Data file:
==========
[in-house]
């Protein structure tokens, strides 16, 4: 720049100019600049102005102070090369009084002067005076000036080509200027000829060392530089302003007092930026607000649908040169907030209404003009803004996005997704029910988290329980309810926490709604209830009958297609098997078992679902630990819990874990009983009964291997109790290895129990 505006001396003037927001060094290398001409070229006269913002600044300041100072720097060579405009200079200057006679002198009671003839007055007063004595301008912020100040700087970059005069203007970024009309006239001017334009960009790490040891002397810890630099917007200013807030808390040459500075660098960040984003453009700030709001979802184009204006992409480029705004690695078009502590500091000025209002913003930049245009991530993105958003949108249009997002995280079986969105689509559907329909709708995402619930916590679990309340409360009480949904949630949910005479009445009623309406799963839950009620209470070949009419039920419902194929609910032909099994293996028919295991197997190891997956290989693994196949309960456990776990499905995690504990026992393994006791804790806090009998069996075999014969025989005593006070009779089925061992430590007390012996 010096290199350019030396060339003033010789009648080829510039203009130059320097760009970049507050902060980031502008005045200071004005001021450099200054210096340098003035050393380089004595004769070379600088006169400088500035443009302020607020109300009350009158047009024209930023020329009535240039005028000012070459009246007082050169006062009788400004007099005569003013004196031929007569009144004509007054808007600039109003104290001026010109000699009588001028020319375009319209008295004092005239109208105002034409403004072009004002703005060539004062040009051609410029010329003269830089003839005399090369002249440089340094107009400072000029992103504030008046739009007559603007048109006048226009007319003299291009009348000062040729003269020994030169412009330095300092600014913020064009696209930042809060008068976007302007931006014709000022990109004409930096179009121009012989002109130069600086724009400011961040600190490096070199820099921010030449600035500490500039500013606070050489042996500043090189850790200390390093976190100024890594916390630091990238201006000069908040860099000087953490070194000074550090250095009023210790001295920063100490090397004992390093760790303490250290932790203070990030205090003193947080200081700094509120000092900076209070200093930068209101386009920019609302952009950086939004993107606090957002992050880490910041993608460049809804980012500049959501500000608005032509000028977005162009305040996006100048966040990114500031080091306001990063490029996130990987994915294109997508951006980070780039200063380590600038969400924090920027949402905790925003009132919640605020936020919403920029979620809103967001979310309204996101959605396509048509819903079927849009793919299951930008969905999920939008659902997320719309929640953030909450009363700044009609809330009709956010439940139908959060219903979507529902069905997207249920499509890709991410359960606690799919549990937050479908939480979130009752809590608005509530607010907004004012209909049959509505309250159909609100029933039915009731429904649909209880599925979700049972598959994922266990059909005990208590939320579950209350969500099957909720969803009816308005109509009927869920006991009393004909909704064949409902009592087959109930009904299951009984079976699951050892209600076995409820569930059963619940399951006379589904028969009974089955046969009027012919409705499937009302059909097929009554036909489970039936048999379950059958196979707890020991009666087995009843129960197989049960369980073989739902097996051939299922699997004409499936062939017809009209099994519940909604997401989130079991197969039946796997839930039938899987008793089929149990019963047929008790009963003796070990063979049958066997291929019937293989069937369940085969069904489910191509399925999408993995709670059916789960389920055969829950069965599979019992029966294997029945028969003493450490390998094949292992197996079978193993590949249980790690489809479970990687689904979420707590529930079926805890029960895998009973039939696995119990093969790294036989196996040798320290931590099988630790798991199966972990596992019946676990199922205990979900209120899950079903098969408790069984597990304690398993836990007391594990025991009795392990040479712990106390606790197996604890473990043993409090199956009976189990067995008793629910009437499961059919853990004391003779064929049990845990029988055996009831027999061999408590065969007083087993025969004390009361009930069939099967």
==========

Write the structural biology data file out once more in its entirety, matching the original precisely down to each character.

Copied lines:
[in-house]
């Protein structure tokens, strides 16, 4: 720049100019600049102005102070090369009084002067005076000036080509200027000829060392530089302003007092930026607000649908040169907030209404003009803004996005997704029910988290329980309810926490709604209830009958297609098997078992679902630990819990874990009983009964291997109790290895129990 505006001396003037927001060094290398001409070229006269913002600044300041100072720097060579405009200079200057006679002198009671003839007055007063004595301008912020100040700087970059005069203007970024009309006239001017334009960009790490040891002397810890630099917007200013807030808390040459500075660098960040984003453009700030709001979802184009204006992409480029705004690695078009502590500091000025209002913003930049245009991530993105958003949108249009997002995280079986969105689509559907329909709708995402619930916590679990309340409360009480949904949630949910005479009445009623309406799963839950009620209470070949009419039920419902194929609910032909099994293996028919295991197997190891997956290989693994196949309960456990776990499905995690504990026992393994006791804790806090009998069996075999014969025989005593006070009779089925061992430590007390012996 010096290199350019030396060339003033010789009648080829510039203009130059320097760009970049507050902060980031502008005045200071004005001021450099200054210096340098003035050393380089004595004769070379600088006169400088500035443009302020607020109300009350009158047009024209930023020329009535240039005028000012070459009246007082050169006062009788400004007099005569003013004196031929007569009144004509007054808007600039109003104290001026010109000699009588001028020319375009319209008295004092005239109208105002034409403004072009004002703005060539004062040009051609410029010329003269830089003839005399090369002249440089340094107009400072000029992103504030008046739009007559603007048109006048226009007319003299291009009348000062040729003269020994030169412009330095300092600014913020064009696209930042809060008068976007302007931006014709000022990109004409930096179009121009012989002109130069600086724009400011961040600190490096070199820099921010030449600035500490500039500013606070050489042996500043090189850790200390390093976190100024890594916390630091990238201006000069908040860099000087953490070194000074550090250095009023210790001295920063100490090397004992390093760790303490250290932790203070990030205090003193947080200081700094509120000092900076209070200093930068209101386009920019609302952009950086939004993107606090957002992050880490910041993608460049809804980012500049959501500000608005032509000028977005162009305040996006100048966040990114500031080091306001990063490029996130990987994915294109997508951006980070780039200063380590600038969400924090920027949402905790925003009132919640605020936020919403920029979620809103967001979310309204996101959605396509048509819903079927849009793919299951930008969905999920939008659902997320719309929640953030909450009363700044009609809330009709956010439940139908959060219903979507529902069905997207249920499509890709991410359960606690799919549990937050479908939480979130009752809590608005509530607010907004004012209909049959509505309250159909609100029933039915009731429904649909209880599925979700049972598959994922266990059909005990208590939320579950209350969500099957909720969803009816308005109509009927869920006991009393004909909704064949409902009592087959109930009904299951009984079976699951050892209600076995409820569930059963619940399951006379589904028969009974089955046969009027012919409705499937009302059909097929009554036909489970039936048999379950059958196979707890020991009666087995009843129960197989049960369980073989739902097996051939299922699997004409499936062939017809009209099994519940909604997401989130079991197969039946796997839930039938899987008793089929149990019963047929008790009963003796070990063979049958066997291929019937293989069937369940085969069904489910191509399925999408993995709670059916789960389920055969829950069965599979019992029966294997029945028969003493450490390998094949292992197996079978193993590949249980790690489809479970990687689904979420707590529930079926805890029960895998009973039939696995119990093969790294036989196996040798320290931590099988630790798991199966972990596992019946676990199922205990979900209120899950079903098969408790069984597990304690398993836990007391594990025991009795392990040479712990106390606790197996604890473990043993409090199956009976189990067995008793629910009437499961059919853990004391003779064929049990845990029988055996009831027999061999408590065969007083087993025969004390009361009930069939099967």